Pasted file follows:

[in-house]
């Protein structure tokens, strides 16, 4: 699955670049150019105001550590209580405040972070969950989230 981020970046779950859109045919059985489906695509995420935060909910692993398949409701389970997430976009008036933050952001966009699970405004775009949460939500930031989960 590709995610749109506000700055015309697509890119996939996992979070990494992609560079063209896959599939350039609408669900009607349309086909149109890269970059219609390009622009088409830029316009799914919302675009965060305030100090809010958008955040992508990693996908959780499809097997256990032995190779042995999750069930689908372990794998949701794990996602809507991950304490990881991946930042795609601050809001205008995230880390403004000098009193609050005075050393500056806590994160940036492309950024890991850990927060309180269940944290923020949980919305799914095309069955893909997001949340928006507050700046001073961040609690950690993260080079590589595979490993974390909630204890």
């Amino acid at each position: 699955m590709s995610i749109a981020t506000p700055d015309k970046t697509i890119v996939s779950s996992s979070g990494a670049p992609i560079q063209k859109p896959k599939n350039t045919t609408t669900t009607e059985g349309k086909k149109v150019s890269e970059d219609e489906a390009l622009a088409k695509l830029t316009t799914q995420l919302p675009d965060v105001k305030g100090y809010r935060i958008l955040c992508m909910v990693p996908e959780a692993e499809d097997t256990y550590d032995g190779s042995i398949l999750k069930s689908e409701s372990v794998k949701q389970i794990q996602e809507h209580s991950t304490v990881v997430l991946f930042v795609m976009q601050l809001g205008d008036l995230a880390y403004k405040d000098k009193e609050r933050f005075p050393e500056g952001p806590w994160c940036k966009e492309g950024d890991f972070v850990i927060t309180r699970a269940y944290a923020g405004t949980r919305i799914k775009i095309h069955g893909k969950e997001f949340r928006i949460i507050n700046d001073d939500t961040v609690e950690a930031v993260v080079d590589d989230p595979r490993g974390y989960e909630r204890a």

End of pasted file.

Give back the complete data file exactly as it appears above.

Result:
[in-house]
């Protein structure tokens, strides 16, 4: 699955670049150019105001550590209580405040972070969950989230 981020970046779950859109045919059985489906695509995420935060909910692993398949409701389970997430976009008036933050952001966009699970405004775009949460939500930031989960 590709995610749109506000700055015309697509890119996939996992979070990494992609560079063209896959599939350039609408669900009607349309086909149109890269970059219609390009622009088409830029316009799914919302675009965060305030100090809010958008955040992508990693996908959780499809097997256990032995190779042995999750069930689908372990794998949701794990996602809507991950304490990881991946930042795609601050809001205008995230880390403004000098009193609050005075050393500056806590994160940036492309950024890991850990927060309180269940944290923020949980919305799914095309069955893909997001949340928006507050700046001073961040609690950690993260080079590589595979490993974390909630204890």
């Amino acid at each position: 699955m590709s995610i749109a981020t506000p700055d015309k970046t697509i890119v996939s779950s996992s979070g990494a670049p992609i560079q063209k859109p896959k599939n350039t045919t609408t669900t009607e059985g349309k086909k149109v150019s890269e970059d219609e489906a390009l622009a088409k695509l830029t316009t799914q995420l919302p675009d965060v105001k305030g100090y809010r935060i958008l955040c992508m909910v990693p996908e959780a692993e499809d097997t256990y550590d032995g190779s042995i398949l999750k069930s689908e409701s372990v794998k949701q389970i794990q996602e809507h209580s991950t304490v990881v997430l991946f930042v795609m976009q601050l809001g205008d008036l995230a880390y403004k405040d000098k009193e609050r933050f005075p050393e500056g952001p806590w994160c940036k966009e492309g950024d890991f972070v850990i927060t309180r699970a269940y944290a923020g405004t949980r919305i799914k775009i095309h069955g893909k969950e997001f949340r928006i949460i507050n700046d001073d939500t961040v609690e950690a930031v993260v080079d590589d989230p595979r490993g974390y989960e909630r204890a």